Could the BBC news culture, which thrives in the U.K.,be transferred to the U.S.? Americans seem to have a better system in place to deal with international requests.

As the saying goes, Brits and Americans are divided by a common language. And this assertion could not be any more evident than in the way each country runs its TV news operations.

In one report, BBC America News showed Britain’s Prince Harry interviewing former U.S. President Barack Obama on BBC Radio 4, while the TV reporter focused on the critical view that Obama had taken over the irresponsible use of social media by elected officials (without mentioning President Trump by name).

The same news item viewed on U.S. TV network ABC instead focused on a question raised after the interview — that of whether or not Obama was going to be invited to Prince Harry’s impending royal wedding to American actor Meghan Markle.

Switch now to the way British and American newsrooms operate and the picture shown is completely different.

A few months earlier, I had called the ABC newsroom in New York City to request information about an event that the network was going to cover, using the contact information posted on their website.

The answer came within two hours, which allowed me to complete a news story on time for a daily newspaper.

Days later, I called the Washington, D.C. news office of BBC America in the hope of acquiring some reference material about a news segment from its daily BBC News America broadcast (which, in my area, airs on WNET-Channel 13 Monday through Friday).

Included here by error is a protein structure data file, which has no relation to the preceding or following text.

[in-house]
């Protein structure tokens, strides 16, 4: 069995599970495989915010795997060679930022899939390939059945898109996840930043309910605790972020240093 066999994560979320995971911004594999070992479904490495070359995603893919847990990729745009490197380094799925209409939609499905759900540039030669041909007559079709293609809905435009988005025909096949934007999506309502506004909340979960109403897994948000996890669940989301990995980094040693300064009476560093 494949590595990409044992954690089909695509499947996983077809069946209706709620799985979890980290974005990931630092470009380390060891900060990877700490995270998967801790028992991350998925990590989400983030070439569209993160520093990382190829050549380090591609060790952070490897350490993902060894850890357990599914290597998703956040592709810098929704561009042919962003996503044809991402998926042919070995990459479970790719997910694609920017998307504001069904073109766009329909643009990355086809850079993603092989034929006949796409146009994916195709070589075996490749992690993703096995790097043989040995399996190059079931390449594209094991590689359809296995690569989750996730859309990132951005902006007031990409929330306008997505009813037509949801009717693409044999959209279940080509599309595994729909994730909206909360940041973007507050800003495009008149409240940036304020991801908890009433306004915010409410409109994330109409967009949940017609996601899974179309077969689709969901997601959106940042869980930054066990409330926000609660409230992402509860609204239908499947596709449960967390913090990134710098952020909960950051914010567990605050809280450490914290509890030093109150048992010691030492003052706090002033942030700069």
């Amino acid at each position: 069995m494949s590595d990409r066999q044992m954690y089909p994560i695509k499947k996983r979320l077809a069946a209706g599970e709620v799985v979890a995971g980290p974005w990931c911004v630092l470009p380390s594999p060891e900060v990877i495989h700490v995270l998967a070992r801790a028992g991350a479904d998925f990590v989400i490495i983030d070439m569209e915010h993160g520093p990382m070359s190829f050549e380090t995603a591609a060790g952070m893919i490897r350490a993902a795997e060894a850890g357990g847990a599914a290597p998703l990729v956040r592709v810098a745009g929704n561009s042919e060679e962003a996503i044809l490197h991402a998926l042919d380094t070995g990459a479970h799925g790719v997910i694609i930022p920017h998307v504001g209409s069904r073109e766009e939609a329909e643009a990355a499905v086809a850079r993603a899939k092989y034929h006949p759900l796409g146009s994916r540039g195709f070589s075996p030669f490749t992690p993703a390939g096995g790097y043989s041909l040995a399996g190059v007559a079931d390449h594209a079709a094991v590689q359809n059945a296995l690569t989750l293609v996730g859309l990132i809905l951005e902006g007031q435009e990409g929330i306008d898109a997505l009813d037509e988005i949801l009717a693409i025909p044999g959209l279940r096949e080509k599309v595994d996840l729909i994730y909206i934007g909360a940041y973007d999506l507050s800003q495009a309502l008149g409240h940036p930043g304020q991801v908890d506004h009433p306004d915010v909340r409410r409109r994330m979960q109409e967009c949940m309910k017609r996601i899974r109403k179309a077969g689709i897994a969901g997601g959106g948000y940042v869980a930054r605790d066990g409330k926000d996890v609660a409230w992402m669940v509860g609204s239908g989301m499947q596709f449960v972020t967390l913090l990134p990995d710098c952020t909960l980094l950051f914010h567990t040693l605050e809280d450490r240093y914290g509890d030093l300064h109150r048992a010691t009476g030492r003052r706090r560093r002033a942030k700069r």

The segment I was looking for (about President Trump’s new tax reform) couldn’t be found on the BBC website — a site that is so confusing and so difficult to navigate that only tech geniuses can probably figure it out. Add to that the fact that there is much confusion between BBC News U.K. and BBC America here in the U.S.

As I searched the BBC’s various websites for a contact, I found several telephone numbers — both in the U.S. and in the U.K. — that simply did not work. I was eventually able to locate an online inquiry form, which I used to ask for assistance.

Meanwhile, in order to find the correct U.S. telephone number, I reached out to the National Association of Broadcasters in Washington D.C., and my friends there were able to provide it.

But then, after being bounced around to various offices, and finally being assured that a BBC staff member would e-mail me the information, what I got instead was a request to contact Christopher Chafin, a senior publicity manager at the BBC’s New York City office.

Unfortunately, no one ever answered that phone, and a follow-up to the same e-mail address that I received the request from did not produce any answers.

Meanwhile, a “Robert” (no last name was provided) in Viewer Relations did eventually respond to the online form I filled out on the BBC America website. It simply stated that: “BBC World News no longer broadcasts on BBC America, as more U.S. viewers now have access to BBC World News 24/7.” The e-mail also included a warning not to reply to that e-mail, but to refer back the same BBC America website where I had found the online form in case I had any further inquiries!

And this, in my view, perfectly illustrates how the two nations are not only divided by a common language, but also by their news operations!

(By Dom Serafini)

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